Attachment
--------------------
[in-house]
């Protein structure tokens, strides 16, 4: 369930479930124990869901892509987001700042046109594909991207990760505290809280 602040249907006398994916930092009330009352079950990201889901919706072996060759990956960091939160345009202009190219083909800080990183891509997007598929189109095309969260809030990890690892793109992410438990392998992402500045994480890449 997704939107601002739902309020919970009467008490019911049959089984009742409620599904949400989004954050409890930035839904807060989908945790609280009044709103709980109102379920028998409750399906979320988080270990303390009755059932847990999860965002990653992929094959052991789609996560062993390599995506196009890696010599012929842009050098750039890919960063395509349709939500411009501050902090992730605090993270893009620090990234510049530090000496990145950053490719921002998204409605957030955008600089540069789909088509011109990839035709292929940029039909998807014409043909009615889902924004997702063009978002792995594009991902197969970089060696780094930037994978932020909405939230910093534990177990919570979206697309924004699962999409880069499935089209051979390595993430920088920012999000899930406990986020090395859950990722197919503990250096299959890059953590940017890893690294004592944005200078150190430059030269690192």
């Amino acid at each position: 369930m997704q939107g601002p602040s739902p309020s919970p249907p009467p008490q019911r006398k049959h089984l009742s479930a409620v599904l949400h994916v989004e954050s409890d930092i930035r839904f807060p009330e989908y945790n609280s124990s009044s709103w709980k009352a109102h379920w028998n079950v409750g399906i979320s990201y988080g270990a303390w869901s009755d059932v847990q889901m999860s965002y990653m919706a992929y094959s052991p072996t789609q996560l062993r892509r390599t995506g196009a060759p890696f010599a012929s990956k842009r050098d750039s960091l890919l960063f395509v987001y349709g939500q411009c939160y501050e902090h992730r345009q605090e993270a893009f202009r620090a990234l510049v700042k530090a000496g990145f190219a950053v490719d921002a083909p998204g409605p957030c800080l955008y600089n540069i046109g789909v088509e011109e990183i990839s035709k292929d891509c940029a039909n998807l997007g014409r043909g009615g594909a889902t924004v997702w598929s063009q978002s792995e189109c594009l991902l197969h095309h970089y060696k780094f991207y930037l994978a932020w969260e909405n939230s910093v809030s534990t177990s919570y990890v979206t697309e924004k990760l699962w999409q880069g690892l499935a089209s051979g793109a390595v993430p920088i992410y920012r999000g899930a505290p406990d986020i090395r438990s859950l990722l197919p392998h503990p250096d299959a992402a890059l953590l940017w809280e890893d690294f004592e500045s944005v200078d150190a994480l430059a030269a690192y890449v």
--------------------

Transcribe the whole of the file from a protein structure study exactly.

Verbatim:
[in-house]
């Protein structure tokens, strides 16, 4: 369930479930124990869901892509987001700042046109594909991207990760505290809280 602040249907006398994916930092009330009352079950990201889901919706072996060759990956960091939160345009202009190219083909800080990183891509997007598929189109095309969260809030990890690892793109992410438990392998992402500045994480890449 997704939107601002739902309020919970009467008490019911049959089984009742409620599904949400989004954050409890930035839904807060989908945790609280009044709103709980109102379920028998409750399906979320988080270990303390009755059932847990999860965002990653992929094959052991789609996560062993390599995506196009890696010599012929842009050098750039890919960063395509349709939500411009501050902090992730605090993270893009620090990234510049530090000496990145950053490719921002998204409605957030955008600089540069789909088509011109990839035709292929940029039909998807014409043909009615889902924004997702063009978002792995594009991902197969970089060696780094930037994978932020909405939230910093534990177990919570979206697309924004699962999409880069499935089209051979390595993430920088920012999000899930406990986020090395859950990722197919503990250096299959890059953590940017890893690294004592944005200078150190430059030269690192």
């Amino acid at each position: 369930m997704q939107g601002p602040s739902p309020s919970p249907p009467p008490q019911r006398k049959h089984l009742s479930a409620v599904l949400h994916v989004e954050s409890d930092i930035r839904f807060p009330e989908y945790n609280s124990s009044s709103w709980k009352a109102h379920w028998n079950v409750g399906i979320s990201y988080g270990a303390w869901s009755d059932v847990q889901m999860s965002y990653m919706a992929y094959s052991p072996t789609q996560l062993r892509r390599t995506g196009a060759p890696f010599a012929s990956k842009r050098d750039s960091l890919l960063f395509v987001y349709g939500q411009c939160y501050e902090h992730r345009q605090e993270a893009f202009r620090a990234l510049v700042k530090a000496g990145f190219a950053v490719d921002a083909p998204g409605p957030c800080l955008y600089n540069i046109g789909v088509e011109e990183i990839s035709k292929d891509c940029a039909n998807l997007g014409r043909g009615g594909a889902t924004v997702w598929s063009q978002s792995e189109c594009l991902l197969h095309h970089y060696k780094f991207y930037l994978a932020w969260e909405n939230s910093v809030s534990t177990s919570y990890v979206t697309e924004k990760l699962w999409q880069g690892l499935a089209s051979g793109a390595v993430p920088i992410y920012r999000g899930a505290p406990d986020i090395r438990s859950l990722l197919p392998h503990p250096d299959a992402a890059l953590l940017w809280e890893d690294f004592e500045s944005v200078d150190a994480l430059a030269a690192y890449v």